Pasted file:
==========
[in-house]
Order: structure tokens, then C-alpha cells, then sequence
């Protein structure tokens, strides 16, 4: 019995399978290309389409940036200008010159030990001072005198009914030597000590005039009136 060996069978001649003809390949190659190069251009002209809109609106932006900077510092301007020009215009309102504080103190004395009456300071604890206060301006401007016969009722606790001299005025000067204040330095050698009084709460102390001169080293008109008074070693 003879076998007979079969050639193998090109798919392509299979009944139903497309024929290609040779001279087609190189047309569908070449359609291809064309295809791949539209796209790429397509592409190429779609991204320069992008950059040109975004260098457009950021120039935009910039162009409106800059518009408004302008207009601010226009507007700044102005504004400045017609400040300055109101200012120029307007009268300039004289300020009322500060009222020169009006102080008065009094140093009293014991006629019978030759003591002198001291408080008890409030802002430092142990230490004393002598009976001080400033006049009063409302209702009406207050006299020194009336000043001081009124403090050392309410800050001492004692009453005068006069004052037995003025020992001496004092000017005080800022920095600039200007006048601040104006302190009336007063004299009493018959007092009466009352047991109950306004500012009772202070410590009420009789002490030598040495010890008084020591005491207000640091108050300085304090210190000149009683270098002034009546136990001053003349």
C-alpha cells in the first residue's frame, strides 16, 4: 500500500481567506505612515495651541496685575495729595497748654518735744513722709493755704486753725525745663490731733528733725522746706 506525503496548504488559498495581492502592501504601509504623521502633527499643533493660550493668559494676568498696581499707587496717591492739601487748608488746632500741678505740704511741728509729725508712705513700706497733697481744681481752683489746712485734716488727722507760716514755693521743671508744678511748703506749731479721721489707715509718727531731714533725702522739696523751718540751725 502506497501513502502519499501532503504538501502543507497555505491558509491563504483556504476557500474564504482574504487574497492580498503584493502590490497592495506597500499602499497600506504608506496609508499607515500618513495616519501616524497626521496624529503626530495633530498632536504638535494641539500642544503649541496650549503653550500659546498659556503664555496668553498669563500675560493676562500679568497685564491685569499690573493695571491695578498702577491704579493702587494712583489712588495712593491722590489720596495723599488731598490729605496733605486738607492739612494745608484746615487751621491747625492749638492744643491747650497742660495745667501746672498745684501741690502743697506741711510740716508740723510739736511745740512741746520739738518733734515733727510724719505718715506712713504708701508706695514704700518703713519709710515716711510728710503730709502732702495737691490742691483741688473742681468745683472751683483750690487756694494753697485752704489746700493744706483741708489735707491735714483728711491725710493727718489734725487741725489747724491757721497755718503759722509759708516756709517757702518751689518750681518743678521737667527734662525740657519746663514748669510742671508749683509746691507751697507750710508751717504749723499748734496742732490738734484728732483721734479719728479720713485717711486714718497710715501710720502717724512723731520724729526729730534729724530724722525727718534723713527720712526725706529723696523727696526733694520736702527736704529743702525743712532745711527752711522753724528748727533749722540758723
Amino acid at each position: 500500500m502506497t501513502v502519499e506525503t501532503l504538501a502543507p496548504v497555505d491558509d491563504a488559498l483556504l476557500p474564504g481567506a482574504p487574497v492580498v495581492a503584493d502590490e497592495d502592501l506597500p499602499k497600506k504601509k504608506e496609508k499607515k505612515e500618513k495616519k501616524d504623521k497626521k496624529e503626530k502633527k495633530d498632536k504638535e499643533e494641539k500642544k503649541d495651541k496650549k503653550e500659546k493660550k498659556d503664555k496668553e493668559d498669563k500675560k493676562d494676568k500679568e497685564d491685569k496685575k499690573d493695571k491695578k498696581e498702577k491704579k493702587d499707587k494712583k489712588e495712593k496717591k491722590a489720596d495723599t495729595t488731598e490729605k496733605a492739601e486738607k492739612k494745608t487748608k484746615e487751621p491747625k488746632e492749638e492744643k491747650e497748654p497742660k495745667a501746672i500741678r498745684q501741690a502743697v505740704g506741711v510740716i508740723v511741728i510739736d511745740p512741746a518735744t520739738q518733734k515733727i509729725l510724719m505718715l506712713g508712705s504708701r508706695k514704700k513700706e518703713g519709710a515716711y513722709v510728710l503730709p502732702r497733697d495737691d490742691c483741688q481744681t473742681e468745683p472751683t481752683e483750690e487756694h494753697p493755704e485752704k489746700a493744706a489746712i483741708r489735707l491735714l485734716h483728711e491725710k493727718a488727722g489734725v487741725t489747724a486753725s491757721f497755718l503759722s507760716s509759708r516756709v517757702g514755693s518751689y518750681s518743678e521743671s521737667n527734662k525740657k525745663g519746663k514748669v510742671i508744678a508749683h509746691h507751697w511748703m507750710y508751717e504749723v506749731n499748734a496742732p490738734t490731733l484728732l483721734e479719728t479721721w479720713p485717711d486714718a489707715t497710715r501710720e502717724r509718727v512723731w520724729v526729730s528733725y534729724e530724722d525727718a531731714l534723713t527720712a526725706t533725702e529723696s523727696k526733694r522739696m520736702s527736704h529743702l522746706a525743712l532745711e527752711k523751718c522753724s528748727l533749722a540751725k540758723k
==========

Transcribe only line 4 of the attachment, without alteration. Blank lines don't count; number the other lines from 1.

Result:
C-alpha cells in the first residue's frame, strides 16, 4: 500500500481567506505612515495651541496685575495729595497748654518735744513722709493755704486753725525745663490731733528733725522746706 506525503496548504488559498495581492502592501504601509504623521502633527499643533493660550493668559494676568498696581499707587496717591492739601487748608488746632500741678505740704511741728509729725508712705513700706497733697481744681481752683489746712485734716488727722507760716514755693521743671508744678511748703506749731479721721489707715509718727531731714533725702522739696523751718540751725 502506497501513502502519499501532503504538501502543507497555505491558509491563504483556504476557500474564504482574504487574497492580498503584493502590490497592495506597500499602499497600506504608506496609508499607515500618513495616519501616524497626521496624529503626530495633530498632536504638535494641539500642544503649541496650549503653550500659546498659556503664555496668553498669563500675560493676562500679568497685564491685569499690573493695571491695578498702577491704579493702587494712583489712588495712593491722590489720596495723599488731598490729605496733605486738607492739612494745608484746615487751621491747625492749638492744643491747650497742660495745667501746672498745684501741690502743697506741711510740716508740723510739736511745740512741746520739738518733734515733727510724719505718715506712713504708701508706695514704700518703713519709710515716711510728710503730709502732702495737691490742691483741688473742681468745683472751683483750690487756694494753697485752704489746700493744706483741708489735707491735714483728711491725710493727718489734725487741725489747724491757721497755718503759722509759708516756709517757702518751689518750681518743678521737667527734662525740657519746663514748669510742671508749683509746691507751697507750710508751717504749723499748734496742732490738734484728732483721734479719728479720713485717711486714718497710715501710720502717724512723731520724729526729730534729724530724722525727718534723713527720712526725706529723696523727696526733694520736702527736704529743702525743712532745711527752711522753724528748727533749722540758723